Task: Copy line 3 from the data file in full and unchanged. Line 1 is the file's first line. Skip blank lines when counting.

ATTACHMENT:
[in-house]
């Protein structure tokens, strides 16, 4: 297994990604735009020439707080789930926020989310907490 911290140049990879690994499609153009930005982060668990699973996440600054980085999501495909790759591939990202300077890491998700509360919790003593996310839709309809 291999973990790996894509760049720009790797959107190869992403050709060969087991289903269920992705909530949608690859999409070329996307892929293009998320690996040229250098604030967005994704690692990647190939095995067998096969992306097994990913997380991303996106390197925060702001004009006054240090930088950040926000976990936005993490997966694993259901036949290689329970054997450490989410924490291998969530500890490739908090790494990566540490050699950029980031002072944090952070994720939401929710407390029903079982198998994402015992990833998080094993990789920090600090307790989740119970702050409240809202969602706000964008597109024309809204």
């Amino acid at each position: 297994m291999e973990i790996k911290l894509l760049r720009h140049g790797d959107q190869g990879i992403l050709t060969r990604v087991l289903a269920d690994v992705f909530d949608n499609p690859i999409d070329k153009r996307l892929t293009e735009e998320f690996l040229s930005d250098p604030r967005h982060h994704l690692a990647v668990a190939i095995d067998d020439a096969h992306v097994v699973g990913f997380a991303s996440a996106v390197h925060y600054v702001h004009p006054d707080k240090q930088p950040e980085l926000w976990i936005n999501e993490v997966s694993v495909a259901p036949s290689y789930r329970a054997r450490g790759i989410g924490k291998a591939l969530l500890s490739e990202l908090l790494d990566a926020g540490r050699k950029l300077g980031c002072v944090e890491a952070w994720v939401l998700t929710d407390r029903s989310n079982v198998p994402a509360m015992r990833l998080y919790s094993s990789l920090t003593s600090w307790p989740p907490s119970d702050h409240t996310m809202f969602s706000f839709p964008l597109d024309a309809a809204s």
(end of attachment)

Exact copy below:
């Amino acid at each position: 297994m291999e973990i790996k911290l894509l760049r720009h140049g790797d959107q190869g990879i992403l050709t060969r990604v087991l289903a269920d690994v992705f909530d949608n499609p690859i999409d070329k153009r996307l892929t293009e735009e998320f690996l040229s930005d250098p604030r967005h982060h994704l690692a990647v668990a190939i095995d067998d020439a096969h992306v097994v699973g990913f997380a991303s996440a996106v390197h925060y600054v702001h004009p006054d707080k240090q930088p950040e980085l926000w976990i936005n999501e993490v997966s694993v495909a259901p036949s290689y789930r329970a054997r450490g790759i989410g924490k291998a591939l969530l500890s490739e990202l908090l790494d990566a926020g540490r050699k950029l300077g980031c002072v944090e890491a952070w994720v939401l998700t929710d407390r029903s989310n079982v198998p994402a509360m015992r990833l998080y919790s094993s990789l920090t003593s600090w307790p989740p907490s119970d702050h409240t996310m809202f969602s706000f839709p964008l597109d024309a309809a809204s």